Friday, June 3, 2016

National Donut Day: Make Mine Chocolate

The first Friday in June is National Doughnut Day celebrating the doughnut, an edible, ring shaped piece of dough which is deep-fried and sweetened. This holiday event began in 1938 as a Chicago Salvation Army fundraiser for much needed funds during the depression. The day also recognized special women known as "Doughnut Lassies" who made and served doughnuts to homesick WWI soldiers in France, since doughnuts were thought to be the quintessential American food. Here's a song from a 1918 songbook celebrating doughnuts in WWI.

“A doughnut’s just a doughnut, boys, ’til you are “over there,”
And day and night you’re in a trench away in France somewhere;

You get a fresh-made doughnut, seems it comes from heaven above,

That doughnut, boys, reminds you of a slice of mother’s love.”

Read more.

The history of donuts, like so many foods, is debatable. Some believe that Dutch settlers brought doughnut making techniques from Holland. Hostess Donuts were first launched in the 1930's at a time in our history were looking for inexpensive ways to treat themselves. America's favorite doughnut is glazed, followed by chocolate, powdered sugar and plain.

There are 10 billion donuts made every year.

For a wonderful entry about Donut Day, you'll want to go to: Months of Edible Celebrations' website. Not only is there a great discussion of the history, but Months of Edible Celebrations includes recipes from The Donut Book by Sally Levitt Steinberg, granddaughter of Adolph Levitt, the inventor of the first doughnut machine (1920). As Louise says in her entry, "Sally brings the doughnut to life." You've got to read this.

And it may not be too late today to sample some Free Donuts at your favorite donut shop. Check here.

Chocolate Fudge Cake Donuts
I love this recipe from King Arthur Flour. It always works, and it's easy since you can bake these. The donuts come out moist, dense, and dark.  Icing is optional, but if you're a true chocoholic, you'll want to ice these donuts and add chocolate sprinkles. That makes it quadruple chocolate! 

2/3 cup Dutch-process cocoa
1 3/4 cups King Arthur Unbleached All-Purpose Flour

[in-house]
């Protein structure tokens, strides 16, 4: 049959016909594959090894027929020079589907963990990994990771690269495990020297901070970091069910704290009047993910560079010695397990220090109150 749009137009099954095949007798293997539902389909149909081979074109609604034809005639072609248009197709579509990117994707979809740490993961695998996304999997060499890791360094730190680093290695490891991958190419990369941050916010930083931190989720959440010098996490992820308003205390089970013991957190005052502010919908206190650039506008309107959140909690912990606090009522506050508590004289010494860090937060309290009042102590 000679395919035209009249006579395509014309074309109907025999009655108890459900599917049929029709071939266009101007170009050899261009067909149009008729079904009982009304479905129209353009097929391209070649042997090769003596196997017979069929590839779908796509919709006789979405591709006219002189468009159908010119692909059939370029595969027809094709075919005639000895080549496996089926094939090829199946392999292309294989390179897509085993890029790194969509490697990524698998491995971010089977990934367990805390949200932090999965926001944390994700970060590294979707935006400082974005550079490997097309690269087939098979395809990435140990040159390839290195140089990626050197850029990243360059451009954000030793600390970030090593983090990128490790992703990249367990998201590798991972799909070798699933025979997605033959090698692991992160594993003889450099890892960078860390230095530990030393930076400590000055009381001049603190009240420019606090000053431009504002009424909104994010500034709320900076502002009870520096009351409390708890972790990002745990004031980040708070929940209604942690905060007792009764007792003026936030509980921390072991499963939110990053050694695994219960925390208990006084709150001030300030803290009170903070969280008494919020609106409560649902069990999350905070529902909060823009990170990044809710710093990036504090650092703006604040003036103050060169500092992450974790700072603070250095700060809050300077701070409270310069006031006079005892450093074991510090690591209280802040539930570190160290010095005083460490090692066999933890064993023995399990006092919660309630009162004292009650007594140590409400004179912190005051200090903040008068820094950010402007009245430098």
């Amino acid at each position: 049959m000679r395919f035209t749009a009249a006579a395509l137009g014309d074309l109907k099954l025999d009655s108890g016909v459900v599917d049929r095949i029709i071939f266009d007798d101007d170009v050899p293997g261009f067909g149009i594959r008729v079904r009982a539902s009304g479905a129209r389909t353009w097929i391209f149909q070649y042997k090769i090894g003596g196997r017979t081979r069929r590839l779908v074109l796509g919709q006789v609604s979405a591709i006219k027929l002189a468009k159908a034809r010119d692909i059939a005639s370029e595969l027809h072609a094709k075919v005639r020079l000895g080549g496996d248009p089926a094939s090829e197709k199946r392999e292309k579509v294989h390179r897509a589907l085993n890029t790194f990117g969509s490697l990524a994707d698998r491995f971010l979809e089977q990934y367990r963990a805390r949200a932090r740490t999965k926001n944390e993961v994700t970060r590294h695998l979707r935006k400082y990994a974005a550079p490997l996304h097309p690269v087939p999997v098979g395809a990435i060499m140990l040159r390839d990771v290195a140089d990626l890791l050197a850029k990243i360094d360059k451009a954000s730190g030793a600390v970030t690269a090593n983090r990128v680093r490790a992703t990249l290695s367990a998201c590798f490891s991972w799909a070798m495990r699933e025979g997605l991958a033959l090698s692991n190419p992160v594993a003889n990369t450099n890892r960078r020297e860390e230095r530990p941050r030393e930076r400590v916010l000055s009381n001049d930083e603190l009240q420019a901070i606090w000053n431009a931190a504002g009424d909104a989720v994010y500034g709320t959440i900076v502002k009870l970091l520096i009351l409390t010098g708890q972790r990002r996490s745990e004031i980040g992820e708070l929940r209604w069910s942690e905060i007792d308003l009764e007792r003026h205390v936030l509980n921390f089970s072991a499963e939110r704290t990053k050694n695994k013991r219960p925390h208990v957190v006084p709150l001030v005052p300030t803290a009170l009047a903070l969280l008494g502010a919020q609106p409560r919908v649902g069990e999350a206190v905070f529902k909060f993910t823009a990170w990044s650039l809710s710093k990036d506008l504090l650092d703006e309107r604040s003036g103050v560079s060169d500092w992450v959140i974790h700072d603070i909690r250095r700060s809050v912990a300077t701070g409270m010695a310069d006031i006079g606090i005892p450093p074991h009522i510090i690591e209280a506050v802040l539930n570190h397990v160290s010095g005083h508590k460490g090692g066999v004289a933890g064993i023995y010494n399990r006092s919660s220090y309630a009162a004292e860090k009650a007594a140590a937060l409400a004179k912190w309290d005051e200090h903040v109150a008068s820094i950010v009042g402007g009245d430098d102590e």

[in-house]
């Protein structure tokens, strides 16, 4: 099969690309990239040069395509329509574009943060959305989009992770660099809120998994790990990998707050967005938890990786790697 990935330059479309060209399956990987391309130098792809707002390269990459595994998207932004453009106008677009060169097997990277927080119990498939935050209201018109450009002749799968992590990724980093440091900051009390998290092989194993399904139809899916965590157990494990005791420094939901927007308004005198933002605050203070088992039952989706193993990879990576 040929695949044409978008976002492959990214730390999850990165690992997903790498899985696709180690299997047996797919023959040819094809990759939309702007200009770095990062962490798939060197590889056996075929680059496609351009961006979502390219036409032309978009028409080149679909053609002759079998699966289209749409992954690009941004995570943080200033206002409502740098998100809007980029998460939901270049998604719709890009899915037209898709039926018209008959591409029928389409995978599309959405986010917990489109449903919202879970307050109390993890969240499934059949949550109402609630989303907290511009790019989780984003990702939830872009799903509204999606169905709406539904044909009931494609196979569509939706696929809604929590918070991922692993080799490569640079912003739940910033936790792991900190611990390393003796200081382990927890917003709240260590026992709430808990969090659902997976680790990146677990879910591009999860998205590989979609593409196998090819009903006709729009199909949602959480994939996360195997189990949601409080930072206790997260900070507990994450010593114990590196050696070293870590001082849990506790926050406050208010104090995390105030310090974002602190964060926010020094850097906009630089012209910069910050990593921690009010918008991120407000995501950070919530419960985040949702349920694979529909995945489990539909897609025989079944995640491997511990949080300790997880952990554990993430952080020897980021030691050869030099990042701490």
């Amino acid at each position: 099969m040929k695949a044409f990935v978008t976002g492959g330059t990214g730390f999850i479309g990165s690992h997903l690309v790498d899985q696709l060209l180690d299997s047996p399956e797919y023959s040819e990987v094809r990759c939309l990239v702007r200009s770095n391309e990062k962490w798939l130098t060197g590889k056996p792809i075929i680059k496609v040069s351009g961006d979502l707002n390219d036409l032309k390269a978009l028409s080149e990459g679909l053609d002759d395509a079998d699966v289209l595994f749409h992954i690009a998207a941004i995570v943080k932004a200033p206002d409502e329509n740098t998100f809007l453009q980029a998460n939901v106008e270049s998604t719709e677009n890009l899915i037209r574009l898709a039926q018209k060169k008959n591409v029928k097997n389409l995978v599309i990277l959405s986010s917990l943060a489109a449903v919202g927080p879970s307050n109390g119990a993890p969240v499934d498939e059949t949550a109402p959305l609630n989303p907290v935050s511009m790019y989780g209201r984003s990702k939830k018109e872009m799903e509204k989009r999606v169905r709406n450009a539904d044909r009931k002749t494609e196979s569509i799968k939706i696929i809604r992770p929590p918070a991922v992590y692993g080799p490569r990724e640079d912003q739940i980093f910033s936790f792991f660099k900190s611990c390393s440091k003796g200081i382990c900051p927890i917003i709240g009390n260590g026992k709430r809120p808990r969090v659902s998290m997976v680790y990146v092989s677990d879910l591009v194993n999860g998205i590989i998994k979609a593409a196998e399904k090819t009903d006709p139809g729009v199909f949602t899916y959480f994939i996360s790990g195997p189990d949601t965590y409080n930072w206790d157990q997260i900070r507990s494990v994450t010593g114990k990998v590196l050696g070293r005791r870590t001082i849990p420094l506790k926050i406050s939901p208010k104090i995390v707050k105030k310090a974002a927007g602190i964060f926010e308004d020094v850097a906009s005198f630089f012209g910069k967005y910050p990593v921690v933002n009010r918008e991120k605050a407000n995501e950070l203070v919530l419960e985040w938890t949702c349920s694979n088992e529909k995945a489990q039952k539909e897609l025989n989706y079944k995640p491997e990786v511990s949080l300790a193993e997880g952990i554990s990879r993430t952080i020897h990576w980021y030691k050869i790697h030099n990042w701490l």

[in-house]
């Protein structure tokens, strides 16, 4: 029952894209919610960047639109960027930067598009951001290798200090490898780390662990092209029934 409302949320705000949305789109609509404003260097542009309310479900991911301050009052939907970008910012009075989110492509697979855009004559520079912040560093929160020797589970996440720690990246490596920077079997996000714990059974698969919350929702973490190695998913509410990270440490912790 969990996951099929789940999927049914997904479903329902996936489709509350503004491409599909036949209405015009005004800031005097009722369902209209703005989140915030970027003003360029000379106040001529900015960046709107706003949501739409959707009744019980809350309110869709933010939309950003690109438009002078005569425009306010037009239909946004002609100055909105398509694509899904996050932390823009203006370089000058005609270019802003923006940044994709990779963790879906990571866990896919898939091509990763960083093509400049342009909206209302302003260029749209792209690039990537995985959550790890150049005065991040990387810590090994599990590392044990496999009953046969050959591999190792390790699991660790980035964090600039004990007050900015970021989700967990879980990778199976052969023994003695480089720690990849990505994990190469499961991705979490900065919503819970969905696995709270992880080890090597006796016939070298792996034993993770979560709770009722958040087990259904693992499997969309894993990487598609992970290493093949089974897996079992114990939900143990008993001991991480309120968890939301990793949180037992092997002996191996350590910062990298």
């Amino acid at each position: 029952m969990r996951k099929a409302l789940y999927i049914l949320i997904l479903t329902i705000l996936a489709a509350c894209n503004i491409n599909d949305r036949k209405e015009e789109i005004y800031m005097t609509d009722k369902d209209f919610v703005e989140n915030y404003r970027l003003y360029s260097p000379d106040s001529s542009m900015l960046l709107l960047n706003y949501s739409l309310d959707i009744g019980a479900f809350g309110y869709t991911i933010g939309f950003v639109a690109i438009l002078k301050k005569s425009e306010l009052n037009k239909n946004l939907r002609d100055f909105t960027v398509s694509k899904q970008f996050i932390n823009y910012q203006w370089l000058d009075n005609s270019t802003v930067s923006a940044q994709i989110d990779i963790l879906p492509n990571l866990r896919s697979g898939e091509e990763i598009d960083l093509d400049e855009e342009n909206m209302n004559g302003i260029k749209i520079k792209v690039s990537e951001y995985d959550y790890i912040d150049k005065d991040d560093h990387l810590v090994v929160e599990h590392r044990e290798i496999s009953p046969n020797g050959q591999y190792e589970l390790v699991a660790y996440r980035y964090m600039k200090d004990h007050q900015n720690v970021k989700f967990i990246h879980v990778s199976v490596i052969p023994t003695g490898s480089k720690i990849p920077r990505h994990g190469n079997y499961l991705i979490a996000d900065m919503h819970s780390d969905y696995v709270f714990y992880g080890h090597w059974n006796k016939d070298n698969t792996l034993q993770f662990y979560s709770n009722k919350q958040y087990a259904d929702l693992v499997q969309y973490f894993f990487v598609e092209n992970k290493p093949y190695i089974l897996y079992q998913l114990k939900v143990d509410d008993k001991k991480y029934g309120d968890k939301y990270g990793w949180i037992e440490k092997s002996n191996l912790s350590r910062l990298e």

1 1/4 cups light brown sugar
1 teaspoon baking powder
3/4 teaspoon espresso powder, optional  (but I think it enhances the flavor)
1 teaspoon baking soda
3/4 teaspoon salt
1 cup chocolate chips
 2 large eggs
3/4 cup milk
2 teaspoons vanilla extract
 2 teaspoons vinegar, white or cider
1/2 cup (8 tablespoons) melted butter or 1/3 cup vegetable oil

Chocolate icing, optional
1 cup chocolate chips
4 tablespoons milk or half & half

Preheat oven to 350°F. Lightly grease the wells of two standard doughnut pans. If you don't have two pans, simply bake the batter in two batches.
In large mixing bowl, whisk together cocoa, flour, sugar, baking powder, espresso powder, baking soda, salt, and chocolate chips. Set aside.
In large measuring cup or medium-sized mixing bowl, whisk together eggs, milk, vanilla, and vinegar. You may notice some curdling of the milk; that's OK. Add wet ingredients, along with  melted butter or vegetable oil, to dry ingredients, stirring to blend; there's no need to beat batter, just make sure everything is well-combined.
Spoon batter into prepared pan(s), filling between 3/4 and full.
Bake doughnuts for 12 to 15 minutes, or until  toothpick inserted into center of one comes out clean.
Remove doughnuts from oven, and after 30 seconds or so, loosen their edges, turn pan upside down over rack, and gently let doughnuts fall onto the rack.
For sugar-coated doughnuts, immediately shake doughnuts in 1 tablespoon granulated sugar; add 1/2 teaspoon cocoa powder to sugar for an additional touch of chocolate.
If you want to ice doughnuts rather than shake in sugar, allow to cool completely before icing.

To make icing: 
Combine chocolate chips and milk or half & half in microwave-safe bowl or measuring cup. Heat until half & half is steaming and starting to bubble. Remove from microwave, and stir until chips have melted and icing is smooth.
Dip top of each doughnut in the icing; or spread icing on doughnuts.

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